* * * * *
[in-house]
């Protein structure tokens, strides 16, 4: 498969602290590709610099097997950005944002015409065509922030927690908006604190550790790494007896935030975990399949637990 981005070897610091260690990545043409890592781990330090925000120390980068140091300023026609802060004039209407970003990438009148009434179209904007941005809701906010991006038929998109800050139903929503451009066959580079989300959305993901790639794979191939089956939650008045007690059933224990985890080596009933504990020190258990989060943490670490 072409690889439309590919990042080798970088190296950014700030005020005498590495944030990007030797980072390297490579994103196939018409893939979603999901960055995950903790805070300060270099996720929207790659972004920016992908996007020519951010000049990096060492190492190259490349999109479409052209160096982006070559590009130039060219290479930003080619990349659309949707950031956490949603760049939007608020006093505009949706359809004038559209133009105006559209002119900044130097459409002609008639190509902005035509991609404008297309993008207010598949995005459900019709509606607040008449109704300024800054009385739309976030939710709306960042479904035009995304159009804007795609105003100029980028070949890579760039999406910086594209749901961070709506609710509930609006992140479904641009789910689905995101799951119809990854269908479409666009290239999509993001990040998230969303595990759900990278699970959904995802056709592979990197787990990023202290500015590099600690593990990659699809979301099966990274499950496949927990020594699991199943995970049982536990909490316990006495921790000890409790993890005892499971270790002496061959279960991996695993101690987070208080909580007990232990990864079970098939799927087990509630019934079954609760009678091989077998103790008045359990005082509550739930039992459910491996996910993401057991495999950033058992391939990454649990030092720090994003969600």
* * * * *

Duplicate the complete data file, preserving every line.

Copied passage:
[in-house]
């Protein structure tokens, strides 16, 4: 498969602290590709610099097997950005944002015409065509922030927690908006604190550790790494007896935030975990399949637990 981005070897610091260690990545043409890592781990330090925000120390980068140091300023026609802060004039209407970003990438009148009434179209904007941005809701906010991006038929998109800050139903929503451009066959580079989300959305993901790639794979191939089956939650008045007690059933224990985890080596009933504990020190258990989060943490670490 072409690889439309590919990042080798970088190296950014700030005020005498590495944030990007030797980072390297490579994103196939018409893939979603999901960055995950903790805070300060270099996720929207790659972004920016992908996007020519951010000049990096060492190492190259490349999109479409052209160096982006070559590009130039060219290479930003080619990349659309949707950031956490949603760049939007608020006093505009949706359809004038559209133009105006559209002119900044130097459409002609008639190509902005035509991609404008297309993008207010598949995005459900019709509606607040008449109704300024800054009385739309976030939710709306960042479904035009995304159009804007795609105003100029980028070949890579760039999406910086594209749901961070709506609710509930609006992140479904641009789910689905995101799951119809990854269908479409666009290239999509993001990040998230969303595990759900990278699970959904995802056709592979990197787990990023202290500015590099600690593990990659699809979301099966990274499950496949927990020594699991199943995970049982536990909490316990006495921790000890409790993890005892499971270790002496061959279960991996695993101690987070208080909580007990232990990864079970098939799927087990509630019934079954609760009678091989077998103790008045359990005082509550739930039992459910491996996910993401057991495999950033058992391939990454649990030092720090994003969600």